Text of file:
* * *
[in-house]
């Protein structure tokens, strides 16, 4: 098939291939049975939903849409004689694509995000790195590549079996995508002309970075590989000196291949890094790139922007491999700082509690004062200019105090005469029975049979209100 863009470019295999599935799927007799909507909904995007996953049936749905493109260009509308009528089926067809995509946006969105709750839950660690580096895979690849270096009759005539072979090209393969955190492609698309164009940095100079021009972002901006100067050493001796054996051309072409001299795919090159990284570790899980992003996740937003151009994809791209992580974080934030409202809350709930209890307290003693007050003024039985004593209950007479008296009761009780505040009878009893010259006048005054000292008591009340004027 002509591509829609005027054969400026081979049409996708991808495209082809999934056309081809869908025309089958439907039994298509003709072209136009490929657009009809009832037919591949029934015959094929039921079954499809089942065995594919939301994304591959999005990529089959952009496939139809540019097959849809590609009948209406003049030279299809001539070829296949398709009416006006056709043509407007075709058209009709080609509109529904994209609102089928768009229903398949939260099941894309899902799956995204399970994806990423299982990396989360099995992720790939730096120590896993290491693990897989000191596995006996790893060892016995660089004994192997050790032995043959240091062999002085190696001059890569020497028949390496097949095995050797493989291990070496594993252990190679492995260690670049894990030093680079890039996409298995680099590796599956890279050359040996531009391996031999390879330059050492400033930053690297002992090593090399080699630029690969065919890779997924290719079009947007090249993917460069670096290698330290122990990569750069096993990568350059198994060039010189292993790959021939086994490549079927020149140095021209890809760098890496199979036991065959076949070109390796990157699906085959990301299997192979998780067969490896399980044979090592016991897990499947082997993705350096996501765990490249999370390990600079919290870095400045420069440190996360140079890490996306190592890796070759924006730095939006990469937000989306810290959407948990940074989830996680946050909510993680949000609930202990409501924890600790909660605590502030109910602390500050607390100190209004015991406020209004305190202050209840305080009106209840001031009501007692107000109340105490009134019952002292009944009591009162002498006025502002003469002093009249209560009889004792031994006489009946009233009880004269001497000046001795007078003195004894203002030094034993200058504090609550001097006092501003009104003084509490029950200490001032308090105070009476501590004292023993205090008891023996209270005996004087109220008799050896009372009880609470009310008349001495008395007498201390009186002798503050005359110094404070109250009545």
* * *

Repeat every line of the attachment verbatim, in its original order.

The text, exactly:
[in-house]
């Protein structure tokens, strides 16, 4: 098939291939049975939903849409004689694509995000790195590549079996995508002309970075590989000196291949890094790139922007491999700082509690004062200019105090005469029975049979209100 863009470019295999599935799927007799909507909904995007996953049936749905493109260009509308009528089926067809995509946006969105709750839950660690580096895979690849270096009759005539072979090209393969955190492609698309164009940095100079021009972002901006100067050493001796054996051309072409001299795919090159990284570790899980992003996740937003151009994809791209992580974080934030409202809350709930209890307290003693007050003024039985004593209950007479008296009761009780505040009878009893010259006048005054000292008591009340004027 002509591509829609005027054969400026081979049409996708991808495209082809999934056309081809869908025309089958439907039994298509003709072209136009490929657009009809009832037919591949029934015959094929039921079954499809089942065995594919939301994304591959999005990529089959952009496939139809540019097959849809590609009948209406003049030279299809001539070829296949398709009416006006056709043509407007075709058209009709080609509109529904994209609102089928768009229903398949939260099941894309899902799956995204399970994806990423299982990396989360099995992720790939730096120590896993290491693990897989000191596995006996790893060892016995660089004994192997050790032995043959240091062999002085190696001059890569020497028949390496097949095995050797493989291990070496594993252990190679492995260690670049894990030093680079890039996409298995680099590796599956890279050359040996531009391996031999390879330059050492400033930053690297002992090593090399080699630029690969065919890779997924290719079009947007090249993917460069670096290698330290122990990569750069096993990568350059198994060039010189292993790959021939086994490549079927020149140095021209890809760098890496199979036991065959076949070109390796990157699906085959990301299997192979998780067969490896399980044979090592016991897990499947082997993705350096996501765990490249999370390990600079919290870095400045420069440190996360140079890490996306190592890796070759924006730095939006990469937000989306810290959407948990940074989830996680946050909510993680949000609930202990409501924890600790909660605590502030109910602390500050607390100190209004015991406020209004305190202050209840305080009106209840001031009501007692107000109340105490009134019952002292009944009591009162002498006025502002003469002093009249209560009889004792031994006489009946009233009880004269001497000046001795007078003195004894203002030094034993200058504090609550001097006092501003009104003084509490029950200490001032308090105070009476501590004292023993205090008891023996209270005996004087109220008799050896009372009880609470009310008349001495008395007498201390009186002798503050005359110094404070109250009545």